Featured Research

from universities, journals, and other organizations

Patterns In Mars Crater Floors Give Picture Of Drying Lakes

Date:
September 16, 2009
Source:
Europlanet Media Centre
Summary:
Networks of giant polygonal troughs etched across crater basins on Mars have been identified as desiccation cracks caused by evaporating lakes, providing further evidence of a warmer, wetter martian past.

Detailed image of large-scale crater floor polygons, caused by desiccation process, with smaller polygons caused by thermal contraction inside. The central polygon is 160 metres in diameter, smaller ones range 10 to 15 metres in width and the cracks are 5-10 metres across.
Credit: NASA/JPL

Networks of giant polygonal troughs etched across crater basins on Mars have been identified as desiccation cracks caused by evaporating lakes, providing further evidence of a warmer, wetter martian past.

The findings were presented at the European Planetary Science Congress by PhD student Mr M Ramy El Maarry of the Max Planck Institute for Solar System Research.

The polygons are formed when long cracks in the surface of the martian soil intersect. El Marry investigated networks of cracks inside 266 impact basins across the surface of Mars and observed polygons reaching up to 250 metres in diameter. Polygonal troughs have been imaged by several recent missions but, until now, they have been attributed to thermal contractions in the martian permafrost. El Maarry created an analytical model to determine the depth and spacing of cracks caused by stresses building up through cooling in the martian soil. He found that polygons caused by thermal contraction could have a maximum diameter of only about 65 metres, much smaller than the troughs he was seeing in the craters.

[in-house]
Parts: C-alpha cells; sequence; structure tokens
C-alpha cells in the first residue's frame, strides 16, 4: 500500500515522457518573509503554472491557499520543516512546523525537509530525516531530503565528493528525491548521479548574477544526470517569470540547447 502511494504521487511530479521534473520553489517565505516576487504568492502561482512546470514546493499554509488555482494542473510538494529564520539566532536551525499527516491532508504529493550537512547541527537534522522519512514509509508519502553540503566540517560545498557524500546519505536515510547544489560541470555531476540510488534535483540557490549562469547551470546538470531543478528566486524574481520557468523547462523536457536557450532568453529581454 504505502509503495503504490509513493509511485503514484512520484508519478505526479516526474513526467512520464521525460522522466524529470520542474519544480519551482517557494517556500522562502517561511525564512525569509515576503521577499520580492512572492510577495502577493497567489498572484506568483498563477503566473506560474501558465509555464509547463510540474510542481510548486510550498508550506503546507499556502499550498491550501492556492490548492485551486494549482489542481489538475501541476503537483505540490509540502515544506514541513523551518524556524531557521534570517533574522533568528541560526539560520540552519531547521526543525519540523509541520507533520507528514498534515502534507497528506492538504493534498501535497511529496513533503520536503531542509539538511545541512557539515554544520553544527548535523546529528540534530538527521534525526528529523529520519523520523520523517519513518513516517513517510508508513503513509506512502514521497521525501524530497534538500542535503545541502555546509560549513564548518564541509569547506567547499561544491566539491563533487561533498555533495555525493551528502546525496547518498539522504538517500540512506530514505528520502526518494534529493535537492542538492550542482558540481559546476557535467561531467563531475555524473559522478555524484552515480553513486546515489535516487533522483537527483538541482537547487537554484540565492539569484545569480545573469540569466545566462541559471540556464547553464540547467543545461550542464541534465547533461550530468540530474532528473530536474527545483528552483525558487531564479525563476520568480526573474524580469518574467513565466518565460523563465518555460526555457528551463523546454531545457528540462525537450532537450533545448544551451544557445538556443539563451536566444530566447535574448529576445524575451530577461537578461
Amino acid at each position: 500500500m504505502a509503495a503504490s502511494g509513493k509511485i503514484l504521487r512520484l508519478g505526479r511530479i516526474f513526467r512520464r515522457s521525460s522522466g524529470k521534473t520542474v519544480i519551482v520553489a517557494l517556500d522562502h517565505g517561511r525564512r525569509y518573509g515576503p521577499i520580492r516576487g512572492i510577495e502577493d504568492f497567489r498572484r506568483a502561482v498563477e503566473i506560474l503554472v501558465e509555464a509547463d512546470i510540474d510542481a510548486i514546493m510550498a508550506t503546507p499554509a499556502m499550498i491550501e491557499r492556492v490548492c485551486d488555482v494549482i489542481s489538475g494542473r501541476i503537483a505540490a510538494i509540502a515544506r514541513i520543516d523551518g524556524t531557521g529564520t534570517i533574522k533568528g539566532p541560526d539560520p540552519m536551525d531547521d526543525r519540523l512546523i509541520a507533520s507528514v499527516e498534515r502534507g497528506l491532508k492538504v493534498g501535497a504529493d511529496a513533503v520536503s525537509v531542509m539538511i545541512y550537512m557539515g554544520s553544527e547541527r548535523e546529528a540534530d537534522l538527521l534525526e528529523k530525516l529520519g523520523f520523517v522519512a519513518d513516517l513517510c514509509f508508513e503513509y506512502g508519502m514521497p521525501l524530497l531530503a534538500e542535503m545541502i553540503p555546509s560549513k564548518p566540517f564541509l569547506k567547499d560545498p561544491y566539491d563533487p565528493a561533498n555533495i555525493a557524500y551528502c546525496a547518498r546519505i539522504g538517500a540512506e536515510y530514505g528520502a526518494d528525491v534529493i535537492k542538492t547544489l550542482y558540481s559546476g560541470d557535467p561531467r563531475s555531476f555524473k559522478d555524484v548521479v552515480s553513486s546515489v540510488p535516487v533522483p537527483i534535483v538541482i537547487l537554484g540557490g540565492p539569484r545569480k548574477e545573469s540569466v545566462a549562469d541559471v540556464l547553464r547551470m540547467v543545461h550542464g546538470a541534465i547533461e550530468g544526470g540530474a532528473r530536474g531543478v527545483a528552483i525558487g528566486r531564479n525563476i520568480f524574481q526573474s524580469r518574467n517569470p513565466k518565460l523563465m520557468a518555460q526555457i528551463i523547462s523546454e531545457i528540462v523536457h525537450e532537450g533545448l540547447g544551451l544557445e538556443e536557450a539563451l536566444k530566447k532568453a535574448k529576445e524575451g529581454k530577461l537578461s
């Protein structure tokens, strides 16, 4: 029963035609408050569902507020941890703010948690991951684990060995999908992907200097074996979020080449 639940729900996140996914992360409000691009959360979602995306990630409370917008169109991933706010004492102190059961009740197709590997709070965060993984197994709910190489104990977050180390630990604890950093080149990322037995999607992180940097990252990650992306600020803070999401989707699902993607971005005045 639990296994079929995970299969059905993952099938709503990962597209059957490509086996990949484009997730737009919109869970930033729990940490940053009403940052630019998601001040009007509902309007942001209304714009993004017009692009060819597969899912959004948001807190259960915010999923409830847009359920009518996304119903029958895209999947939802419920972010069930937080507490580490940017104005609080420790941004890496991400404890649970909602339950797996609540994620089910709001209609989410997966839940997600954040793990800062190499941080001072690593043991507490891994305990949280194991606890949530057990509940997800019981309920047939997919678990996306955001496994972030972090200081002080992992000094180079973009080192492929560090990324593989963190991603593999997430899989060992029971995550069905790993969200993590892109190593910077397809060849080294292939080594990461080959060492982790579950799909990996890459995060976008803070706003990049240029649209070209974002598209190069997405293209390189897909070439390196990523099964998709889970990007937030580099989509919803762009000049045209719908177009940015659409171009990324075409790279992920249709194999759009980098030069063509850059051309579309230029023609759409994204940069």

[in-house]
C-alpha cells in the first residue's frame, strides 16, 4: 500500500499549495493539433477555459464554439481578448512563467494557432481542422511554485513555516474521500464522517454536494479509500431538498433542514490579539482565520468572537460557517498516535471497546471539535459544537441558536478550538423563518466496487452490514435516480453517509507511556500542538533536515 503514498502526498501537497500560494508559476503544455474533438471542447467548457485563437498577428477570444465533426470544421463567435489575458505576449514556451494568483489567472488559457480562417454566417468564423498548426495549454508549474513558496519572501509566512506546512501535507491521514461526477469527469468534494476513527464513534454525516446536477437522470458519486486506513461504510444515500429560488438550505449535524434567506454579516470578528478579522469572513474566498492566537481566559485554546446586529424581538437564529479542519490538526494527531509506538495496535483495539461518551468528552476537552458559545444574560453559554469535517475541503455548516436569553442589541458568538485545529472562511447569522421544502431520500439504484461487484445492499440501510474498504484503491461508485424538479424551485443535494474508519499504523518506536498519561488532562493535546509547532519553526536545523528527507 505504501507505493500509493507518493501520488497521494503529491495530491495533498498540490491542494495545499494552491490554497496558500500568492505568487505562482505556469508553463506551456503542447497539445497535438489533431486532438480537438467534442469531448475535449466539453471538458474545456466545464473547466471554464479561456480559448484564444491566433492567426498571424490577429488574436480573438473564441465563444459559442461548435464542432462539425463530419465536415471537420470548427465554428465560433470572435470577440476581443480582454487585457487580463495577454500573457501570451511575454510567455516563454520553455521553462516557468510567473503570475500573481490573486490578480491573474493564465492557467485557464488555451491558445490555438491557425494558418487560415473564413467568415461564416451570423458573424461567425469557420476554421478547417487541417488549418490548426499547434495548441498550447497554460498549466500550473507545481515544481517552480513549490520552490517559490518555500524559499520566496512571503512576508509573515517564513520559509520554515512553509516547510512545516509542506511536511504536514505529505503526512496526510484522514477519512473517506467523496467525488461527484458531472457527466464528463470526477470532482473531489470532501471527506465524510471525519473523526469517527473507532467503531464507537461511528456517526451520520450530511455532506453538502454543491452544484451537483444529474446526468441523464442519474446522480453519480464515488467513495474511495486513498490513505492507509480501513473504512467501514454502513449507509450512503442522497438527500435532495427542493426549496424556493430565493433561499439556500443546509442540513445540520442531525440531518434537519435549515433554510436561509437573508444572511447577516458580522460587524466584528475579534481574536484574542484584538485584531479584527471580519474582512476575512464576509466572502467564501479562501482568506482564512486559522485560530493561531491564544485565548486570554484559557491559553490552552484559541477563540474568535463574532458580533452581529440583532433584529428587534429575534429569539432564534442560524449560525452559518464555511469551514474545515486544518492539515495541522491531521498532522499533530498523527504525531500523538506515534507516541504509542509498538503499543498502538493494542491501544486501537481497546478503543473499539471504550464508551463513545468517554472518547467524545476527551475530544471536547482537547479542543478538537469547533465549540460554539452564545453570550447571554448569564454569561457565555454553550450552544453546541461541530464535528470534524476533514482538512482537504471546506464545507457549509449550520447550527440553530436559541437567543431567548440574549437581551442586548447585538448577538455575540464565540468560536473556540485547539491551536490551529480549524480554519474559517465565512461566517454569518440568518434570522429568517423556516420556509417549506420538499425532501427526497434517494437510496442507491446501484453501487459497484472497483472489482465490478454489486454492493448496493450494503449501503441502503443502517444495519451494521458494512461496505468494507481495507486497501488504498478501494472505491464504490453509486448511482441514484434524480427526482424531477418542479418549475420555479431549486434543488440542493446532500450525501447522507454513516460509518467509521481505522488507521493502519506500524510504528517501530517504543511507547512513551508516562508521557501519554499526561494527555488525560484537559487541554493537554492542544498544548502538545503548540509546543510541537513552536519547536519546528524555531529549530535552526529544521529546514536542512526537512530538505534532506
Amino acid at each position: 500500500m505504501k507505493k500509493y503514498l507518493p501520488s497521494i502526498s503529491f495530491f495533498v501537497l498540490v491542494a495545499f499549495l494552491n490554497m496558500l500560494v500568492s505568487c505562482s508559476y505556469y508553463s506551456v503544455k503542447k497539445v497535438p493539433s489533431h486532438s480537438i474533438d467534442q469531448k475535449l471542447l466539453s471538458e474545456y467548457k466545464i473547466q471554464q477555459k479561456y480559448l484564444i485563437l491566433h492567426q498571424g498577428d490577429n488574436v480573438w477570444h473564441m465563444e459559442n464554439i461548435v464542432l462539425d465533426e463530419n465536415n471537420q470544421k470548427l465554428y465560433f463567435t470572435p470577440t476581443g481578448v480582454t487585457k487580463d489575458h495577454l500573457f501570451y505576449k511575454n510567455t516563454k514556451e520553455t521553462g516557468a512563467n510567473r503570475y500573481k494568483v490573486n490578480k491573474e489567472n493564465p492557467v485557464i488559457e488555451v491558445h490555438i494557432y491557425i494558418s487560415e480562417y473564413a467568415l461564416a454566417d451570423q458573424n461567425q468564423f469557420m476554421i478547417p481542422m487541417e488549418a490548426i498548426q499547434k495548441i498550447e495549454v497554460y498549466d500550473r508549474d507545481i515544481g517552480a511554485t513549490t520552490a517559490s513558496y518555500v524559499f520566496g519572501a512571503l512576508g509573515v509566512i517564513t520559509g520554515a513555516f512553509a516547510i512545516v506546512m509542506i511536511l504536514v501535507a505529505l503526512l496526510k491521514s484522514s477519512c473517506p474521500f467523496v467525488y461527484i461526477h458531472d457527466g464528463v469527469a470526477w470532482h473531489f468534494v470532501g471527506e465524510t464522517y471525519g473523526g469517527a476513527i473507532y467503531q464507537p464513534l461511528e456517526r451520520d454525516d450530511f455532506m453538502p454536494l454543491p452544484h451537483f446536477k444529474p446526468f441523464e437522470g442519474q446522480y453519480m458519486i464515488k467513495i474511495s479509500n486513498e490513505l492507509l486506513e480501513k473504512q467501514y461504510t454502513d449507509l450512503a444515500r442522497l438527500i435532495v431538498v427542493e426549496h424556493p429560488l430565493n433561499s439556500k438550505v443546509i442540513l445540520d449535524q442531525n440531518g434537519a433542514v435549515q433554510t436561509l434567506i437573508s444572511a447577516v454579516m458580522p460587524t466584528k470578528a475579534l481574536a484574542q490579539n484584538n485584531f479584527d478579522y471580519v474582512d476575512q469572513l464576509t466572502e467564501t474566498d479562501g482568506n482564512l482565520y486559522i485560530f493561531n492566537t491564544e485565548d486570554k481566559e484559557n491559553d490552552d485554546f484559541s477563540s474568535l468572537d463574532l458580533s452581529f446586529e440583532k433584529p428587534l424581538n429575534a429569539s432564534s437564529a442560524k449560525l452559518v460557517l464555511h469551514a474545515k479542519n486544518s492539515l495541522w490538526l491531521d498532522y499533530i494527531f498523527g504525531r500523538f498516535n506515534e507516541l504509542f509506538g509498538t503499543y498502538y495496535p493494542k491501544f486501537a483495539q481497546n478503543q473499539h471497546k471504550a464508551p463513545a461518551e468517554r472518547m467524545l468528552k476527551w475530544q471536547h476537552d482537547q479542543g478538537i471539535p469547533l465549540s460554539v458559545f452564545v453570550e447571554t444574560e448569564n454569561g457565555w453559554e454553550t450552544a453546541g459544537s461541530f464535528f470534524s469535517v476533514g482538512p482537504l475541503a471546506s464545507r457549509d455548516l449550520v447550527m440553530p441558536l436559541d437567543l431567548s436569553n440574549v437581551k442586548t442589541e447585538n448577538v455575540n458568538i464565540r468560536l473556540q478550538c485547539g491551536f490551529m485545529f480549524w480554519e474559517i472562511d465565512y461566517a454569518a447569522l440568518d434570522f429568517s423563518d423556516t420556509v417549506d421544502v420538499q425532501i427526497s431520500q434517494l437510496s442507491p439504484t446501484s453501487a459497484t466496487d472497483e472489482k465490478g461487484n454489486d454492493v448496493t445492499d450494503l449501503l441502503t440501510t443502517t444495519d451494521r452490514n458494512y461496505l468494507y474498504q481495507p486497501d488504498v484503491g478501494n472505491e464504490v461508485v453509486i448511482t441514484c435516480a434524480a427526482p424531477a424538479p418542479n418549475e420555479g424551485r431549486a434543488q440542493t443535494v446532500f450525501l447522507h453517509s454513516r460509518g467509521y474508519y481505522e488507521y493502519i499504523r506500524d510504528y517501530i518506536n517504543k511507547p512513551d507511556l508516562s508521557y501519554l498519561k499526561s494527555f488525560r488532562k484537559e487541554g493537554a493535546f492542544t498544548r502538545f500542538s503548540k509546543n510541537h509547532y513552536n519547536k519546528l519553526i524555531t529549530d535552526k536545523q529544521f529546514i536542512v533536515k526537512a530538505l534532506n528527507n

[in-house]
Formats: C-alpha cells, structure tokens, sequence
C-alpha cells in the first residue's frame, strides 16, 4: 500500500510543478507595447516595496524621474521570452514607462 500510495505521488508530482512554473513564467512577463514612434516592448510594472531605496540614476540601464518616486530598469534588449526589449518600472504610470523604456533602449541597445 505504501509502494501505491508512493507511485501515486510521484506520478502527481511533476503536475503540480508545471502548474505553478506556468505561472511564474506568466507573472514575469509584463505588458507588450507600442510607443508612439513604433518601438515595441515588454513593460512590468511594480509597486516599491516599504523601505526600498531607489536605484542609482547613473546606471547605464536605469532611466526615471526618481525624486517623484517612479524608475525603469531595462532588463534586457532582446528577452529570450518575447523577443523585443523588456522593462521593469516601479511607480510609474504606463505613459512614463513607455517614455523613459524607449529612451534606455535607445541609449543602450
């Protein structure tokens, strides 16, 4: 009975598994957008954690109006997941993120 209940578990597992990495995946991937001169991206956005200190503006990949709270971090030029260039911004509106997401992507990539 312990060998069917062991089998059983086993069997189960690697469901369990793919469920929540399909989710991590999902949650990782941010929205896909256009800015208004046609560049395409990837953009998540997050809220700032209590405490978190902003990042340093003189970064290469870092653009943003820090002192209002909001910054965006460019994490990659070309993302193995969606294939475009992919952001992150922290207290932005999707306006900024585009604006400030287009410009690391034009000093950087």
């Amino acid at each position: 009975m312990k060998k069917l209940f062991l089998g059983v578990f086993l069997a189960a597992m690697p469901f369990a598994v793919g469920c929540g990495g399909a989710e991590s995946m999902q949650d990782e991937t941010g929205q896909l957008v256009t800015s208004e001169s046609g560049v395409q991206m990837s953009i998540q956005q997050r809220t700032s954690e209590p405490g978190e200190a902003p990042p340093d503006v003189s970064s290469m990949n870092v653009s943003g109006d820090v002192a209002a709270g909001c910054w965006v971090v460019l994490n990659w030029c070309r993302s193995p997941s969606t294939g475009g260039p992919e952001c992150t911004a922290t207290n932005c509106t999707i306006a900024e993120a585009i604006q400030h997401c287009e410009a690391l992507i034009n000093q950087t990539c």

“I got excited when I saw that the crater floor polygons seemed to be too large to be caused by thermal processes. I also saw that they resembled the desiccation cracks that we see on Earth in dried up lakes. These are the same type of patterns you see when mud dries out in your back yard, but the stresses that build up when liquids evaporate can cause deep cracks and polygons on the scale I was seeing in the craters,” said El Maarry.

El Maarry identified the crater floor polygons using images taken by the MOC camera on Mars Global Surveyor and the HiRISE and Context cameras on Mars Reconnaissance Orbiter. The polygons in El Maarry’s survey had an average diameter of between 70 and 140 metres, with the width of the actual cracks ranging between 1 and 10 metres.

Evidence suggests that between 4.6 and 3.8 billion years ago, Mars was covered in significant amounts of water. Rain and river water would have collected inside impact crater basins, creating lakes that may have existed for several thousand years before drying out. However, El Maarry believes that, in the northern hemisphere, some of the crater floor polygons could have been formed much more recently.

“When a meteorite impacts with the martian surface, the heat can melt ice trapped beneath the martian crust and create what we call a hydrothermal system. Liquid water can fill the crater to form a lake, covered in a thick layer of ice. Even under current climatic conditions, this may take many thousands of years to disappear, finally resulting in the desiccation patterns,” said El Maarry.